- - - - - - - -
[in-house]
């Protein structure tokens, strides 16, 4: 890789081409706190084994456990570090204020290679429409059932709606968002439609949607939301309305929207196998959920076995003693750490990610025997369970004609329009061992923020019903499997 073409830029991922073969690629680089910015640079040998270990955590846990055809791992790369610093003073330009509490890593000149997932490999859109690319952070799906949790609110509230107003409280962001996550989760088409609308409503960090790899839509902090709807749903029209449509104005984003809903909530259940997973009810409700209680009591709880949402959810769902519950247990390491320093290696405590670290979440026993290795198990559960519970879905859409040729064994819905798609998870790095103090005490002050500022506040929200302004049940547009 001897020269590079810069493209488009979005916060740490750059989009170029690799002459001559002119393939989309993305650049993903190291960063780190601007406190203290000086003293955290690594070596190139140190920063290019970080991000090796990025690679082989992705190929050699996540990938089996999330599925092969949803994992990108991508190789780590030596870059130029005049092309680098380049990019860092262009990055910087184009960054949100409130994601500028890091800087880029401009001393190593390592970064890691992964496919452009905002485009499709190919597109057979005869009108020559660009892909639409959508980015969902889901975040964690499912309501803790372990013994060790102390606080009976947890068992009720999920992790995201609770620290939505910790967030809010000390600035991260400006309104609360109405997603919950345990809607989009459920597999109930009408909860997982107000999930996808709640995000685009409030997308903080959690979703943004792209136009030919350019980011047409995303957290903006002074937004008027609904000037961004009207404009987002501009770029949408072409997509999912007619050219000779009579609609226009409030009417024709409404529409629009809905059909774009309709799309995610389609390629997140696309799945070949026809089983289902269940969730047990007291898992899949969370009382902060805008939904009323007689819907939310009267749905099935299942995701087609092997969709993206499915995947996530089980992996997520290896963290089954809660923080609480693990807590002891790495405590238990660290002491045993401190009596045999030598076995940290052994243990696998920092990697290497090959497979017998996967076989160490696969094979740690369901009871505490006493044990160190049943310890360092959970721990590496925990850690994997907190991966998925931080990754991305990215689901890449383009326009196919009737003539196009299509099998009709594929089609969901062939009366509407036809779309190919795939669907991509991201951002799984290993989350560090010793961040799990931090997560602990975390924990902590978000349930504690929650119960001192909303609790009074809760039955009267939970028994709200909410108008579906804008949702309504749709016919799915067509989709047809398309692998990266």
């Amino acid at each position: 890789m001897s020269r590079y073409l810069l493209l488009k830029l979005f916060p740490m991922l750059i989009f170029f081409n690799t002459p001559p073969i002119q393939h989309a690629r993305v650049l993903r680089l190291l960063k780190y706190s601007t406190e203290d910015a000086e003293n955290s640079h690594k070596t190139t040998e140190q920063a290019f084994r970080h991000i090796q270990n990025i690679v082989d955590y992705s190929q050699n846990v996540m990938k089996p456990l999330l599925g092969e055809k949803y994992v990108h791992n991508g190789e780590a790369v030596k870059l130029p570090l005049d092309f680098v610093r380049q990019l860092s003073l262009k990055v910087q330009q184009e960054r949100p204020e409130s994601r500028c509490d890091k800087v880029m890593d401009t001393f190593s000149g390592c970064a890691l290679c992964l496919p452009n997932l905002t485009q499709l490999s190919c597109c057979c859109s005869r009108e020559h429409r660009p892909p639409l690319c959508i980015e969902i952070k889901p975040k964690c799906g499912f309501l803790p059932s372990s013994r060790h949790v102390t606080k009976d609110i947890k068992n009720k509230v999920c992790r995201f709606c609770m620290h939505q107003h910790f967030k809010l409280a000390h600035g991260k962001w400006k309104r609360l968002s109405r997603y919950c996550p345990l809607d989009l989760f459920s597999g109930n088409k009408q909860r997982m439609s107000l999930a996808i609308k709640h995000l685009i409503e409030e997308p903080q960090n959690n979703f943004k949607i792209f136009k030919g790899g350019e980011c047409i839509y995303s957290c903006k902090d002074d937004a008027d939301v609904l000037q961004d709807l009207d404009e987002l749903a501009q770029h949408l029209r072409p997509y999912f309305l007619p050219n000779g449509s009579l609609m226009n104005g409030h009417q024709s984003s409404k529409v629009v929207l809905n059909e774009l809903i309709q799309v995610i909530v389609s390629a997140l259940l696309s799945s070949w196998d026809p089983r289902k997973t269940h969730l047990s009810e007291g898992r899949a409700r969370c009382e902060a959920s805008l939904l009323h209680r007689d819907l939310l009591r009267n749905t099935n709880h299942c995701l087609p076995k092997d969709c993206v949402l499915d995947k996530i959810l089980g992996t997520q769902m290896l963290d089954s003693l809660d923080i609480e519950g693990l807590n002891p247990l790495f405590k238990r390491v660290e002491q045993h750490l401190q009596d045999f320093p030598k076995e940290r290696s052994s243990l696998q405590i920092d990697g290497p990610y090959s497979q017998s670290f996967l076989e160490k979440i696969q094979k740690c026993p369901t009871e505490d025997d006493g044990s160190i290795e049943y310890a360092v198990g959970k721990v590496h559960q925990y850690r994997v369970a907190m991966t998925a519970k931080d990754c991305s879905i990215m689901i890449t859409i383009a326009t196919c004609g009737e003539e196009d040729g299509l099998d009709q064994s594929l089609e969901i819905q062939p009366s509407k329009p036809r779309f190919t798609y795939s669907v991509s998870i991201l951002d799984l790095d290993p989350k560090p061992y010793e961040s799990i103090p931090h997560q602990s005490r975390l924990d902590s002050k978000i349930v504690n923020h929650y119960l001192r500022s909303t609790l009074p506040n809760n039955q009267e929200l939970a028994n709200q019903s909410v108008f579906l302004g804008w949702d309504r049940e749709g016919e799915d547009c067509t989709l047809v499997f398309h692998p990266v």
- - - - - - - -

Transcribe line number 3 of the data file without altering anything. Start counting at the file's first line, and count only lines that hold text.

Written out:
């Amino acid at each position: 890789m001897s020269r590079y073409l810069l493209l488009k830029l979005f916060p740490m991922l750059i989009f170029f081409n690799t002459p001559p073969i002119q393939h989309a690629r993305v650049l993903r680089l190291l960063k780190y706190s601007t406190e203290d910015a000086e003293n955290s640079h690594k070596t190139t040998e140190q920063a290019f084994r970080h991000i090796q270990n990025i690679v082989d955590y992705s190929q050699n846990v996540m990938k089996p456990l999330l599925g092969e055809k949803y994992v990108h791992n991508g190789e780590a790369v030596k870059l130029p570090l005049d092309f680098v610093r380049q990019l860092s003073l262009k990055v910087q330009q184009e960054r949100p204020e409130s994601r500028c509490d890091k800087v880029m890593d401009t001393f190593s000149g390592c970064a890691l290679c992964l496919p452009n997932l905002t485009q499709l490999s190919c597109c057979c859109s005869r009108e020559h429409r660009p892909p639409l690319c959508i980015e969902i952070k889901p975040k964690c799906g499912f309501l803790p059932s372990s013994r060790h949790v102390t606080k009976d609110i947890k068992n009720k509230v999920c992790r995201f709606c609770m620290h939505q107003h910790f967030k809010l409280a000390h600035g991260k962001w400006k309104r609360l968002s109405r997603y919950c996550p345990l809607d989009l989760f459920s597999g109930n088409k009408q909860r997982m439609s107000l999930a996808i609308k709640h995000l685009i409503e409030e997308p903080q960090n959690n979703f943004k949607i792209f136009k030919g790899g350019e980011c047409i839509y995303s957290c903006k902090d002074d937004a008027d939301v609904l000037q961004d709807l009207d404009e987002l749903a501009q770029h949408l029209r072409p997509y999912f309305l007619p050219n000779g449509s009579l609609m226009n104005g409030h009417q024709s984003s409404k529409v629009v929207l809905n059909e774009l809903i309709q799309v995610i909530v389609s390629a997140l259940l696309s799945s070949w196998d026809p089983r289902k997973t269940h969730l047990s009810e007291g898992r899949a409700r969370c009382e902060a959920s805008l939904l009323h209680r007689d819907l939310l009591r009267n749905t099935n709880h299942c995701l087609p076995k092997d969709c993206v949402l499915d995947k996530i959810l089980g992996t997520q769902m290896l963290d089954s003693l809660d923080i609480e519950g693990l807590n002891p247990l790495f405590k238990r390491v660290e002491q045993h750490l401190q009596d045999f320093p030598k076995e940290r290696s052994s243990l696998q405590i920092d990697g290497p990610y090959s497979q017998s670290f996967l076989e160490k979440i696969q094979k740690c026993p369901t009871e505490d025997d006493g044990s160190i290795e049943y310890a360092v198990g959970k721990v590496h559960q925990y850690r994997v369970a907190m991966t998925a519970k931080d990754c991305s879905i990215m689901i890449t859409i383009a326009t196919c004609g009737e003539e196009d040729g299509l099998d009709q064994s594929l089609e969901i819905q062939p009366s509407k329009p036809r779309f190919t798609y795939s669907v991509s998870i991201l951002d799984l790095d290993p989350k560090p061992y010793e961040s799990i103090p931090h997560q602990s005490r975390l924990d902590s002050k978000i349930v504690n923020h929650y119960l001192r500022s909303t609790l009074p506040n809760n039955q009267e929200l939970a028994n709200q019903s909410v108008f579906l302004g804008w949702d309504r049940e749709g016919e799915d547009c067509t989709l047809v499997f398309h692998p990266v």